Why I am an Optimistic European in London.

This week Nahida, our French consultant, explains why she doesn’t think it’s all bad news for Europeans in London after Brexit.

On the 23rd June 2016, an announcement rattled the world. The United Kingdom decided to definitively quit Europe. British citizens were asked to choose if they want to leave Europe. The Yes voters won with just a small percentage of 51,89%

The UK is one of the most powerful countries globally, and the first in Europe to make a difference notably through its conservation of its own currency, the sterling, and also by its refusal to be part of the Schengen agreement, contrary to other European countries.

There are more than 3.2 million Europeans citizens who are currently living in the U.K.
Brexit raises the question of the future of these Europeans citizen. What is their future in a country which decided to leave Europe?

Theresa May presented her project on the status of European immigrants: “I want to reassure all those EU citizens who are in the UK, who have made their lives and homes in the UK, that no-one will have to leave, we won’t be seeing families split apart. This is a fair and serious offer. I want to give those EU citizens in the UK certainty about the future of their lives, but I also want to see that certainty given to EU citizens who are living in the EU.”

The UK authorities have announced the creation of a new statute for EU nationals: “The established resident”. To obtain it, they must have been residents of the United Kingdom for five years. Those who have not reached this term by the Brexit date, which is expected to occur at the end of March 2019, will be granted temporary resident status until they can apply for a grant.

Theresa May said these holders “will be treated as British citizens in health, education, welfare and retirement”. Concretely, only two elements will differentiate them from British citizens: they will not be allowed to vote, except in local elections, as is already the case, and they will lose their status if they live continuously for more than two years outside of the United Kingdom.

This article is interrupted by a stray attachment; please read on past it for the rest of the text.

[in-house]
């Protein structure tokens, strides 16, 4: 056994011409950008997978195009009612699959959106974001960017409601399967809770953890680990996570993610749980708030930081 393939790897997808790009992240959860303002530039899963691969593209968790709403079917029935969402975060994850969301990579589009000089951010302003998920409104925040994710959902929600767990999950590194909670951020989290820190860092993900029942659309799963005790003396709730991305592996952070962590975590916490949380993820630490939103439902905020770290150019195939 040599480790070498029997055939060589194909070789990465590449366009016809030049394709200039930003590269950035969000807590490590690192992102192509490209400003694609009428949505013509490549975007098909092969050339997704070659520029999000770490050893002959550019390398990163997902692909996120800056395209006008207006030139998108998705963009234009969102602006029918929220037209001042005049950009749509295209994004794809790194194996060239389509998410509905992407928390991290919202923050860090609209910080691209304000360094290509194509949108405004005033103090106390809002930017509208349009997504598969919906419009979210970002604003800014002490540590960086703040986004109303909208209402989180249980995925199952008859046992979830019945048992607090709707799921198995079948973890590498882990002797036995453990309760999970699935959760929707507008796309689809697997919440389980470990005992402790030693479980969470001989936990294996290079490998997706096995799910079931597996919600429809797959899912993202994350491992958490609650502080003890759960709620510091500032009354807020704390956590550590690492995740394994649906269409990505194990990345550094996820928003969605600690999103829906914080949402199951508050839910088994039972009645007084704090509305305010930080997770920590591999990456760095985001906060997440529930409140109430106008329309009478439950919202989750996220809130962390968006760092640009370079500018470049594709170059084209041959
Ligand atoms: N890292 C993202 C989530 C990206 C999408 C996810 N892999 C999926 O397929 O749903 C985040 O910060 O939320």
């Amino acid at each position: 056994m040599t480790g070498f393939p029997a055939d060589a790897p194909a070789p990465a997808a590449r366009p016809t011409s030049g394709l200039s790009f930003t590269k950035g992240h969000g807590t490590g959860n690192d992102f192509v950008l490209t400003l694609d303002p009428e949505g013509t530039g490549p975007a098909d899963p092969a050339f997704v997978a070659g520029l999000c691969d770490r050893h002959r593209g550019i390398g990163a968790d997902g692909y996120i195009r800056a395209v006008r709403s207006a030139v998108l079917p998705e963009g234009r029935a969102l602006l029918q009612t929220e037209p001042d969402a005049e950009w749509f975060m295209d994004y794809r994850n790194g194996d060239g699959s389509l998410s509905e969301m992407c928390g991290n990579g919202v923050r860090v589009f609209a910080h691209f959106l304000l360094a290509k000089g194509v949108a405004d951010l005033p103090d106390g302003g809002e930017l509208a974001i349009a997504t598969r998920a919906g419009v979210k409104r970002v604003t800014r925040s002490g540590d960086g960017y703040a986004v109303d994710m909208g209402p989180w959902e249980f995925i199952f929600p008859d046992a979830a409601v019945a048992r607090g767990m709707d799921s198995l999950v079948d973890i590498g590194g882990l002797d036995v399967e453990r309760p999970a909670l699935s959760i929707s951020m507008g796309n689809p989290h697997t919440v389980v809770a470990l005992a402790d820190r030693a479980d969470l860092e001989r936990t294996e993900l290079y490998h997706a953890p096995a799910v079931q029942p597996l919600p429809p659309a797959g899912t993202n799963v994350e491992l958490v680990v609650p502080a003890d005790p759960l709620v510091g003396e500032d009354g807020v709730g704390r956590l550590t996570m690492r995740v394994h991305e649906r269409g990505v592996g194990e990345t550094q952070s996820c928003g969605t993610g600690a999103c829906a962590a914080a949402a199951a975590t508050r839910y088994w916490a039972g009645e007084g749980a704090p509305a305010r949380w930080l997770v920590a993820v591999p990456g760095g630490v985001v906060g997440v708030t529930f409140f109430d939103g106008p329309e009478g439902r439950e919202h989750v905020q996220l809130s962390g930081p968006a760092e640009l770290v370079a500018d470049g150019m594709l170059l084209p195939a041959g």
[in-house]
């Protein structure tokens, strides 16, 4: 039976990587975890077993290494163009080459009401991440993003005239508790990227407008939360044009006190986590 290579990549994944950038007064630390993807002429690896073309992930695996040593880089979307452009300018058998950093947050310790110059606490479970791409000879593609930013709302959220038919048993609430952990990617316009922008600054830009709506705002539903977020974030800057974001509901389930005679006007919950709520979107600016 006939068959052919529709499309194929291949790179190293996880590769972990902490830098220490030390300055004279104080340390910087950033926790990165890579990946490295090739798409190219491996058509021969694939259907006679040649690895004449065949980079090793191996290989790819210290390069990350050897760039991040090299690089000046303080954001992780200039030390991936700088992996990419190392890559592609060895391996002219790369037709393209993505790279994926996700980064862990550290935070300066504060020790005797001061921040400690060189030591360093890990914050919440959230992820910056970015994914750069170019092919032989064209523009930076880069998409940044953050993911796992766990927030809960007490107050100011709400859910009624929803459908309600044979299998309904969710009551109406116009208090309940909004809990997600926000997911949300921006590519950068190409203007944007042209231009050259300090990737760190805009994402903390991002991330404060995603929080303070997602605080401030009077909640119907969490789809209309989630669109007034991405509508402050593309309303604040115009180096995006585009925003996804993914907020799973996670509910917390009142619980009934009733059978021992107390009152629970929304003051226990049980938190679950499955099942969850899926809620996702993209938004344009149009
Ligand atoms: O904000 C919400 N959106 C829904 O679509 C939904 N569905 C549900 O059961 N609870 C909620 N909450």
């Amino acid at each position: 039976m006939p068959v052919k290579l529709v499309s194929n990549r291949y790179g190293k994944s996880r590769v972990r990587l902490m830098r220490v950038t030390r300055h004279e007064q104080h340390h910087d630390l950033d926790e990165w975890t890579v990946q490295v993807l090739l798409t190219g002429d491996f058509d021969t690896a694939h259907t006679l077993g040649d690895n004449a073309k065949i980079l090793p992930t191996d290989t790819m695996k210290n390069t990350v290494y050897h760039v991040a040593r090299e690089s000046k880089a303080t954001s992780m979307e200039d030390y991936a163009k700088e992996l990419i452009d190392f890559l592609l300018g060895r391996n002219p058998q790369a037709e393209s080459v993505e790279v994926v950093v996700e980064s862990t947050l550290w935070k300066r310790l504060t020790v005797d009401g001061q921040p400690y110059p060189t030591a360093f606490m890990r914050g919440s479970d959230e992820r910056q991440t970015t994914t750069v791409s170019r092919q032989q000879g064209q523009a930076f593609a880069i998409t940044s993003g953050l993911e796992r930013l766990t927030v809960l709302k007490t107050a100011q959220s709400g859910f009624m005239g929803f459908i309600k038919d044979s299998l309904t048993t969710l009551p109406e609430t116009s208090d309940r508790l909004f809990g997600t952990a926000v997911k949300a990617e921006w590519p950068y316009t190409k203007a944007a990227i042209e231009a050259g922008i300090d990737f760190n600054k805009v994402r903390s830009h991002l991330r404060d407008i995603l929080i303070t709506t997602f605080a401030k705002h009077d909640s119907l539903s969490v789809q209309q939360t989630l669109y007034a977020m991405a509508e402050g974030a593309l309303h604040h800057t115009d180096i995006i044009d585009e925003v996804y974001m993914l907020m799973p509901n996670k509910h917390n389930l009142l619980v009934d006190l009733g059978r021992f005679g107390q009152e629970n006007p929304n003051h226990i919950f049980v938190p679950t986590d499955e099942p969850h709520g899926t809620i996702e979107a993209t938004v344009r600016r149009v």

The immigration work force is currently indispensable to the British economy. All studies indicate that the Uk is first choice for European immigrants. 2.2 million are employed, according to ONS, out of the total of 3.6 million counted. In 2015, for example, it was reported that 73% came to the Uk for work against 21% who came to study.

All industry sectors and all types of positions are included in this figure such as hotels, restaurants (24%) financial services (18%) and public services, such as the NHS health system (17%).

More than one year after the vote to leave Europe, the United Kingdom seems to have contradicted the forecasters. In 2016, the United Kingdom posted a 2% growth, simply the best performance amongst Western countries.

The rate of unemployment is low. Another reassuring statistic. The unemployment rate continues to descend. It reached 4.7% last February, the lowest level since August 2005. The Brexit referendum has not changed this. The UK is almost at full employment; the unemployment rate cannot go much lower.

Finally, what I would advise for European citizens who are living in U.K is to be patient, don’t panic, wait until we are certain of the definitive proposals that the government will take. The Uk has to understand, that European citizens are very important for the economy. They are a part of the country and nobody will force them to leave.

Concerning the consequences of the Brexit, only time will say. At the moment all the forecasts were wrong, as all markets, so only time will tell.

Nahida Bendroh

by Nahida Bendroh on December 1, 2017

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